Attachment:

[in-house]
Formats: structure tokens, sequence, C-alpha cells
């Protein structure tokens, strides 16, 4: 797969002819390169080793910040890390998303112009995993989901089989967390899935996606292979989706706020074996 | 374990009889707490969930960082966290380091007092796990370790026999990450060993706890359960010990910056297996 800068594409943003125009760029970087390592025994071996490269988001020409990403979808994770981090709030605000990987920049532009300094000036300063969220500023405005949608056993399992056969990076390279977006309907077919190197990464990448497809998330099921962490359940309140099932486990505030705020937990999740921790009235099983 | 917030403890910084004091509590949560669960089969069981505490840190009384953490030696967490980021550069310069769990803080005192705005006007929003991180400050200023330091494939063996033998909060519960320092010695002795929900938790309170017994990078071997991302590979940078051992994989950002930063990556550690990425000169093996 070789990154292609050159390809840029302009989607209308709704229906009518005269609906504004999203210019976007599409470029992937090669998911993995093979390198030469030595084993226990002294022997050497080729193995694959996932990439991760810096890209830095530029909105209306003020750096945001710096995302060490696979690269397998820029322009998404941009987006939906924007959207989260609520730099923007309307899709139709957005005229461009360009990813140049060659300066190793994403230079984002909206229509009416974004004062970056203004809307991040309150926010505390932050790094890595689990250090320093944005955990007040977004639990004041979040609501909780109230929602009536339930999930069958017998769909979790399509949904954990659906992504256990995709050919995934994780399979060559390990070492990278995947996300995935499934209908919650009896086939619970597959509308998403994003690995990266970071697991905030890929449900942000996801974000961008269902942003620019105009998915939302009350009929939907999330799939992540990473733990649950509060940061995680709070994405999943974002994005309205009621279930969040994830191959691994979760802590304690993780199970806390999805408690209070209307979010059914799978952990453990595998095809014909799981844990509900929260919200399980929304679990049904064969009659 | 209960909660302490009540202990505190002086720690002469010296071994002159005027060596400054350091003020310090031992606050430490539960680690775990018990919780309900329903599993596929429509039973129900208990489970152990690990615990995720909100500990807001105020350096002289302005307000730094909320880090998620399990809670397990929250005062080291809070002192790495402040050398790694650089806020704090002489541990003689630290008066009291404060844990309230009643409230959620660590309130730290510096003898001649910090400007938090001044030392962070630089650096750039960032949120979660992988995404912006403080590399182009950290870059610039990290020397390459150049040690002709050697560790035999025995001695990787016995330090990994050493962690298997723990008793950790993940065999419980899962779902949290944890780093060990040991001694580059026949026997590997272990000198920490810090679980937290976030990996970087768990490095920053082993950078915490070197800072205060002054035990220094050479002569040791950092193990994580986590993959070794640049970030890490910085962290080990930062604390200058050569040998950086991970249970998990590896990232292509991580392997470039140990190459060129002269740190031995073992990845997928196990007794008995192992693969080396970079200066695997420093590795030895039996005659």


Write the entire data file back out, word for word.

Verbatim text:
[in-house]
Formats: structure tokens, sequence, C-alpha cells
């Protein structure tokens, strides 16, 4: 797969002819390169080793910040890390998303112009995993989901089989967390899935996606292979989706706020074996 | 374990009889707490969930960082966290380091007092796990370790026999990450060993706890359960010990910056297996 800068594409943003125009760029970087390592025994071996490269988001020409990403979808994770981090709030605000990987920049532009300094000036300063969220500023405005949608056993399992056969990076390279977006309907077919190197990464990448497809998330099921962490359940309140099932486990505030705020937990999740921790009235099983 | 917030403890910084004091509590949560669960089969069981505490840190009384953490030696967490980021550069310069769990803080005192705005006007929003991180400050200023330091494939063996033998909060519960320092010695002795929900938790309170017994990078071997991302590979940078051992994989950002930063990556550690990425000169093996 070789990154292609050159390809840029302009989607209308709704229906009518005269609906504004999203210019976007599409470029992937090669998911993995093979390198030469030595084993226990002294022997050497080729193995694959996932990439991760810096890209830095530029909105209306003020750096945001710096995302060490696979690269397998820029322009998404941009987006939906924007959207989260609520730099923007309307899709139709957005005229461009360009990813140049060659300066190793994403230079984002909206229509009416974004004062970056203004809307991040309150926010505390932050790094890595689990250090320093944005955990007040977004639990004041979040609501909780109230929602009536339930999930069958017998769909979790399509949904954990659906992504256990995709050919995934994780399979060559390990070492990278995947996300995935499934209908919650009896086939619970597959509308998403994003690995990266970071697991905030890929449900942000996801974000961008269902942003620019105009998915939302009350009929939907999330799939992540990473733990649950509060940061995680709070994405999943974002994005309205009621279930969040994830191959691994979760802590304690993780199970806390999805408690209070209307979010059914799978952990453990595998095809014909799981844990509900929260919200399980929304679990049904064969009659 | 209960909660302490009540202990505190002086720690002469010296071994002159005027060596400054350091003020310090031992606050430490539960680690775990018990919780309900329903599993596929429509039973129900208990489970152990690990615990995720909100500990807001105020350096002289302005307000730094909320880090998620399990809670397990929250005062080291809070002192790495402040050398790694650089806020704090002489541990003689630290008066009291404060844990309230009643409230959620660590309130730290510096003898001649910090400007938090001044030392962070630089650096750039960032949120979660992988995404912006403080590399182009950290870059610039990290020397390459150049040690002709050697560790035999025995001695990787016995330090990994050493962690298997723990008793950790993940065999419980899962779902949290944890780093060990040991001694580059026949026997590997272990000198920490810090679980937290976030990996970087768990490095920053082993950078915490070197800072205060002054035990220094050479002569040791950092193990994580986590993959070794640049970030890490910085962290080990930062604390200058050569040998950086991970249970998990590896990232292509991580392997470039140990190459060129002269740190031995073992990845997928196990007794008995192992693969080396970079200066695997420093590795030895039996005659």